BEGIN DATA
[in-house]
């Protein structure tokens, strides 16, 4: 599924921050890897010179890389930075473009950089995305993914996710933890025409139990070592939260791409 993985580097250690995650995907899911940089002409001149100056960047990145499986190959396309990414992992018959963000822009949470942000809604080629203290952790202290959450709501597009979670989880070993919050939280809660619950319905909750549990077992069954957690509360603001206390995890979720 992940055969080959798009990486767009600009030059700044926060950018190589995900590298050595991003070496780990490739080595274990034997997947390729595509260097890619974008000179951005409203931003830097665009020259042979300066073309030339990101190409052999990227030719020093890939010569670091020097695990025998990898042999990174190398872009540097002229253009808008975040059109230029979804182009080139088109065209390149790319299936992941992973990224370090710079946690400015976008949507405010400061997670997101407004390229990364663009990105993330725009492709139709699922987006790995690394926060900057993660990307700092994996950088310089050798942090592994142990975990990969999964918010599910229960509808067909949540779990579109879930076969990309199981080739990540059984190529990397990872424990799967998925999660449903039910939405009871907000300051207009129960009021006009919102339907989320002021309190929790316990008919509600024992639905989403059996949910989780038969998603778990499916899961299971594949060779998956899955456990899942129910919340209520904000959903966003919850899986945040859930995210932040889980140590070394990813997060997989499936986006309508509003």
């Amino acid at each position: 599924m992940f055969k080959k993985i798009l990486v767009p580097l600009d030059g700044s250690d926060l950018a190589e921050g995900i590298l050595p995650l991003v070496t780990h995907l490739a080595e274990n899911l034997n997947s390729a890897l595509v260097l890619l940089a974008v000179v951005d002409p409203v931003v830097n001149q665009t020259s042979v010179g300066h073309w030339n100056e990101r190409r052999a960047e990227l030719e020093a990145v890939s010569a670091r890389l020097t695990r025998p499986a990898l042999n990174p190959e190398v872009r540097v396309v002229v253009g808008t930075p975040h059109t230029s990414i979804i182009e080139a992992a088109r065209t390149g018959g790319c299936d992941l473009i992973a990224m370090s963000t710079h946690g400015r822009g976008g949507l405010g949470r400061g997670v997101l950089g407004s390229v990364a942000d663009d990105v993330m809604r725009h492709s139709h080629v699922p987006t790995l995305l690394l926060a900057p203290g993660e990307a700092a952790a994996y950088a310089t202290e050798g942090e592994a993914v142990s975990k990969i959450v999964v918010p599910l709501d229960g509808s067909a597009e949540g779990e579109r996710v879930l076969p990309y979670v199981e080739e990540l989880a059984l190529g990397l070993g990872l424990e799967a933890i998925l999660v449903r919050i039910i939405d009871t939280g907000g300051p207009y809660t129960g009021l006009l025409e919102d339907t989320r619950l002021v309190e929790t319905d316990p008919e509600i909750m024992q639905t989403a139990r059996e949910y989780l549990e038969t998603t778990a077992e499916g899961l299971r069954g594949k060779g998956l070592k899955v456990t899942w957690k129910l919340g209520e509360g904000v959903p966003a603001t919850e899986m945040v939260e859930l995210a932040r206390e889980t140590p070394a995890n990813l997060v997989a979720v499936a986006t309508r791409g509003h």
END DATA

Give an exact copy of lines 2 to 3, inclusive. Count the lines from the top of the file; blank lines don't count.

């Protein structure tokens, strides 16, 4: 599924921050890897010179890389930075473009950089995305993914996710933890025409139990070592939260791409 993985580097250690995650995907899911940089002409001149100056960047990145499986190959396309990414992992018959963000822009949470942000809604080629203290952790202290959450709501597009979670989880070993919050939280809660619950319905909750549990077992069954957690509360603001206390995890979720 992940055969080959798009990486767009600009030059700044926060950018190589995900590298050595991003070496780990490739080595274990034997997947390729595509260097890619974008000179951005409203931003830097665009020259042979300066073309030339990101190409052999990227030719020093890939010569670091020097695990025998990898042999990174190398872009540097002229253009808008975040059109230029979804182009080139088109065209390149790319299936992941992973990224370090710079946690400015976008949507405010400061997670997101407004390229990364663009990105993330725009492709139709699922987006790995690394926060900057993660990307700092994996950088310089050798942090592994142990975990990969999964918010599910229960509808067909949540779990579109879930076969990309199981080739990540059984190529990397990872424990799967998925999660449903039910939405009871907000300051207009129960009021006009919102339907989320002021309190929790316990008919509600024992639905989403059996949910989780038969998603778990499916899961299971594949060779998956899955456990899942129910919340209520904000959903966003919850899986945040859930995210932040889980140590070394990813997060997989499936986006309508509003």
């Amino acid at each position: 599924m992940f055969k080959k993985i798009l990486v767009p580097l600009d030059g700044s250690d926060l950018a190589e921050g995900i590298l050595p995650l991003v070496t780990h995907l490739a080595e274990n899911l034997n997947s390729a890897l595509v260097l890619l940089a974008v000179v951005d002409p409203v931003v830097n001149q665009t020259s042979v010179g300066h073309w030339n100056e990101r190409r052999a960047e990227l030719e020093a990145v890939s010569a670091r890389l020097t695990r025998p499986a990898l042999n990174p190959e190398v872009r540097v396309v002229v253009g808008t930075p975040h059109t230029s990414i979804i182009e080139a992992a088109r065209t390149g018959g790319c299936d992941l473009i992973a990224m370090s963000t710079h946690g400015r822009g976008g949507l405010g949470r400061g997670v997101l950089g407004s390229v990364a942000d663009d990105v993330m809604r725009h492709s139709h080629v699922p987006t790995l995305l690394l926060a900057p203290g993660e990307a700092a952790a994996y950088a310089t202290e050798g942090e592994a993914v142990s975990k990969i959450v999964v918010p599910l709501d229960g509808s067909a597009e949540g779990e579109r996710v879930l076969p990309y979670v199981e080739e990540l989880a059984l190529g990397l070993g990872l424990e799967a933890i998925l999660v449903r919050i039910i939405d009871t939280g907000g300051p207009y809660t129960g009021l006009l025409e919102d339907t989320r619950l002021v309190e929790t319905d316990p008919e509600i909750m024992q639905t989403a139990r059996e949910y989780l549990e038969t998603t778990a077992e499916g899961l299971r069954g594949k060779g998956l070592k899955v456990t899942w957690k129910l919340g209520e509360g904000v959903p966003a603001t919850e899986m945040v939260e859930l995210a932040r206390e889980t140590p070394a995890n990813l997060v997989a979720v499936a986006t309508r791409g509003h």